“The mopane worms from Botswana are bigger, purely based on the time at which people harvest. There’s still an understanding that one doesn’t just harvest when they see a caterpillar on a tree. They wait for them to reach a particular size and only harvest at that time. So, they’re much bigger and they have reached maturity, so to speak. The guts … have a lot less leaf matter, it’s got a lot of fat, and tastes good, so they say.”
Globally, there is a growing interest in farming edible insects because they offer alternative protein at much less carbon and water footprint compared with meat. But commercialisation of these resources has a potential to spill over to the wild populations in contexts where commercial farming is not feasible.
“If the demand keeps increasing, obviously the supply will have to follow the trend,” said Sekonya. “I doubt that the wild populations in South Africa will be able to keep up.
“If we keep importing, especially from Botswana, we should be fine, but if mopane worms continue to be as popular as they are, and match the increasing popularity of edible insects in other countries across the world, there will be a need to start farming mopane worms as food and as feed. To protect the wild populations, the need for farming is becoming more obvious.”
He added that in South Africa mopane worms are not a high value species. “It doesn’t enjoy any protection and any dedicated regulations that deal with its harvesting, which is the opposite to what is happening in Botswana … There is plenty South Africa can do to emulate what is happening in Zimbabwe and Botswana to tap into the potential value of mopane worms to really unlock it to secure people’s livelihoods.”
Among the study’s recommendations is that Botswana and South Africa collaborate on developing a regulatory framework that promotes “seamless” cross-border movement while ensuring a greater pro-poor focus. “This envisaged collaboration could help to empower impoverished harvesters and traders … and promote sustainable harvesting practices.”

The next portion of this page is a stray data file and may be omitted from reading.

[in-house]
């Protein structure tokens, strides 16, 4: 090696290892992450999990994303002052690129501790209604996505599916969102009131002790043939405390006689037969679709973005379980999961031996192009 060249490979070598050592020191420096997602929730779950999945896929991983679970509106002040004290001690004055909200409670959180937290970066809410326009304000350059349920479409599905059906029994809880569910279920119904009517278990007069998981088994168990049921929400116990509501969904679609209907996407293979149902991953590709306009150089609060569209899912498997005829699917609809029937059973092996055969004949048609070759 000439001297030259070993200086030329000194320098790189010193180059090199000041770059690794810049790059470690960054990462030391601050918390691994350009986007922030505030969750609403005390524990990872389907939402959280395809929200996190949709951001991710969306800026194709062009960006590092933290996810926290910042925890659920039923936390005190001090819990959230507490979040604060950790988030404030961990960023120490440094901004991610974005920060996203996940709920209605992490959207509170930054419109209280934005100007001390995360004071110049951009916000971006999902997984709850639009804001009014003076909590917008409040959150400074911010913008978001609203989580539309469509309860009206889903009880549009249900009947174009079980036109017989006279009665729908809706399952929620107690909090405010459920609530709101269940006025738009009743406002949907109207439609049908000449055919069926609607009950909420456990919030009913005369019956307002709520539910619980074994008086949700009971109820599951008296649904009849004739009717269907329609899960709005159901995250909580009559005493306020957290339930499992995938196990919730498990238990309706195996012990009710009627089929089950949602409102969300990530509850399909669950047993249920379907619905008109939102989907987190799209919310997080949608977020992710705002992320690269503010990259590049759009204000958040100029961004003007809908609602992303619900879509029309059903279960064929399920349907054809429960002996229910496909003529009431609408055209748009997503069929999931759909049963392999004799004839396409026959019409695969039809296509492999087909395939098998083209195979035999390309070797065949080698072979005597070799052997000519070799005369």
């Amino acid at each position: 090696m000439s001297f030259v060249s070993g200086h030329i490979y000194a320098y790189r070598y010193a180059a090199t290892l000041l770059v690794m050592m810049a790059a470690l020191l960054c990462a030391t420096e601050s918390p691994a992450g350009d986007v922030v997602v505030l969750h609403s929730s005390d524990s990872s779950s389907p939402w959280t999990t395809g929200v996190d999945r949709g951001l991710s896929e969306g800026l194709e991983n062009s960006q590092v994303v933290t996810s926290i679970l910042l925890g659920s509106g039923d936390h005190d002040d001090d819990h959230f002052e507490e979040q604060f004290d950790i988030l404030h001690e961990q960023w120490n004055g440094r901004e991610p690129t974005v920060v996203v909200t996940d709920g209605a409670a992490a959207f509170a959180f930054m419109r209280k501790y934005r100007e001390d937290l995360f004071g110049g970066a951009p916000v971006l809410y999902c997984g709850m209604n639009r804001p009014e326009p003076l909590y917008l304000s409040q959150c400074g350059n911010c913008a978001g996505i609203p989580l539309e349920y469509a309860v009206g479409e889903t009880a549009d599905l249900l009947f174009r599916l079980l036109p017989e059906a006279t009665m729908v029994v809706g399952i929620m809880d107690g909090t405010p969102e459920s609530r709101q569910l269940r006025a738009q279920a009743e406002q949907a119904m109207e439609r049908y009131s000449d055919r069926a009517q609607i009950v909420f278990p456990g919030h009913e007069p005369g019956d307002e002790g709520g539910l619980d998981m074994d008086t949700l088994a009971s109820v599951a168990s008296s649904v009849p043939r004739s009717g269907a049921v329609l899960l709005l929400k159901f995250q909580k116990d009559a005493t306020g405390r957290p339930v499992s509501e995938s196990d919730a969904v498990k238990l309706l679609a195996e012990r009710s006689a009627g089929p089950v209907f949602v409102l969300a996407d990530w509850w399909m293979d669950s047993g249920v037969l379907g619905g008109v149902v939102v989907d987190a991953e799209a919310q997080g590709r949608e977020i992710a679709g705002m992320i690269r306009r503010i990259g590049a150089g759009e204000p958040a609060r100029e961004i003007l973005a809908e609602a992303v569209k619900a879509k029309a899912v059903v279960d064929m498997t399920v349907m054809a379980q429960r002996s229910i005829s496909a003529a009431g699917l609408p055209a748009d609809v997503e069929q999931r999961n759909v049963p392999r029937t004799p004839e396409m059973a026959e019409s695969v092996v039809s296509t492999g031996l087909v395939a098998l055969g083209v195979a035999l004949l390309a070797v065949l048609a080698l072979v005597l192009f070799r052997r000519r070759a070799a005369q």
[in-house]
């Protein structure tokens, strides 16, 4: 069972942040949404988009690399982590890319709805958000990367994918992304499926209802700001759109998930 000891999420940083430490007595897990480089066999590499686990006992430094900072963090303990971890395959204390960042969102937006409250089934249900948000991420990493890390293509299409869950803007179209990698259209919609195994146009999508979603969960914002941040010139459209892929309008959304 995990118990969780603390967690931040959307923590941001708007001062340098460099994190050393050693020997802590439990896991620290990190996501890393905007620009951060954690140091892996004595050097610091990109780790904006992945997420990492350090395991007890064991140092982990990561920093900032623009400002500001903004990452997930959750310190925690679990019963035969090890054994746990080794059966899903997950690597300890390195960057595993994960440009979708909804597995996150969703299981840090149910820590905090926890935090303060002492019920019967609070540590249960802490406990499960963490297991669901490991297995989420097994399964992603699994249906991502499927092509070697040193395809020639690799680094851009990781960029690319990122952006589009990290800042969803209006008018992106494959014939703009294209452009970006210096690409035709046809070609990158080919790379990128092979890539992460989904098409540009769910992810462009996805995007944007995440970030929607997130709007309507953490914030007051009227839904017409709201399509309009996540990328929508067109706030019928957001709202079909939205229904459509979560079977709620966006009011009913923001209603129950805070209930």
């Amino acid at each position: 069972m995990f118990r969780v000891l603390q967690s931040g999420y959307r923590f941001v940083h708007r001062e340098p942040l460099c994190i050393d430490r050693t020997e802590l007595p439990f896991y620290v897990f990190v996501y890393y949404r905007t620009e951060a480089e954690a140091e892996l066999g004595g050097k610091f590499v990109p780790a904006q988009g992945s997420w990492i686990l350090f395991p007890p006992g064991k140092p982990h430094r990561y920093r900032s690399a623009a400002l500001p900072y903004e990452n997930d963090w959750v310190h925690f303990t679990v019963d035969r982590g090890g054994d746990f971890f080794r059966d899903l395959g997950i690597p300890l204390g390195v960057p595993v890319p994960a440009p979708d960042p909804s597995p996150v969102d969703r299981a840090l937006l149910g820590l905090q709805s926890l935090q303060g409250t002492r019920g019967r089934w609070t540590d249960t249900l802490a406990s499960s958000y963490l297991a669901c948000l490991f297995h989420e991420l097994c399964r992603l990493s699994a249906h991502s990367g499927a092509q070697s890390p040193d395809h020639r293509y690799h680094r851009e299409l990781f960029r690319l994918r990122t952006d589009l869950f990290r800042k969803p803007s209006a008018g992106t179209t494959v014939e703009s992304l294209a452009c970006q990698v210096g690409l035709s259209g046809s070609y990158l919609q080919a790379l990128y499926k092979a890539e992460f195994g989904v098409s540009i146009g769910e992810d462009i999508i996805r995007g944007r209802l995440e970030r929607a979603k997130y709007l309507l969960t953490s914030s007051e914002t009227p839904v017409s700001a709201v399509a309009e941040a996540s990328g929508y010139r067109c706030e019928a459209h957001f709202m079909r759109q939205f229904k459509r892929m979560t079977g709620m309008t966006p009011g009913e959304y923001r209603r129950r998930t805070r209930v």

The study underscores the need to streamline statutory, customary and informal governance approaches particularly “as the three systems are not separate”, and to pursue an “unambiguous, pro-poor agenda” focused on safeguarding informal, resource-based livelihoods and the sustainable use of mopane worms.
Although commercialisation attracts prospective actors for economic reasons, mopane worms remain an inherent part of local diets, cultural identity, customary practices and livelihoods in harvester communities, according to the report. These values must be considered when policy frameworks aimed at promoting resource commercialisation are designed and implemented.
“Had it not been through indigenous knowledge of mopane worms as a food source, it would just be a pest,” Sekonya said. “It’s because of that culture, that knowledge of mopane worms as a very nutritious food source that it has now become a commercial product. The preservation of cultural practices and indigenous knowledge is one thing that must not be overlooked.
“There are the livelihoods of people who rely on mopane worms, who are not commercially driven, who are not business people, who are just people in communities who harvest this from communal forests to earn a living because there are very limited economic opportunities in their villages. Should mopane worms blow up into this very lucrative product, which I think it will, protecting players on the other end of the scale will be very important.”
This article was first published in the Mail & Guardian on 1 August 2022.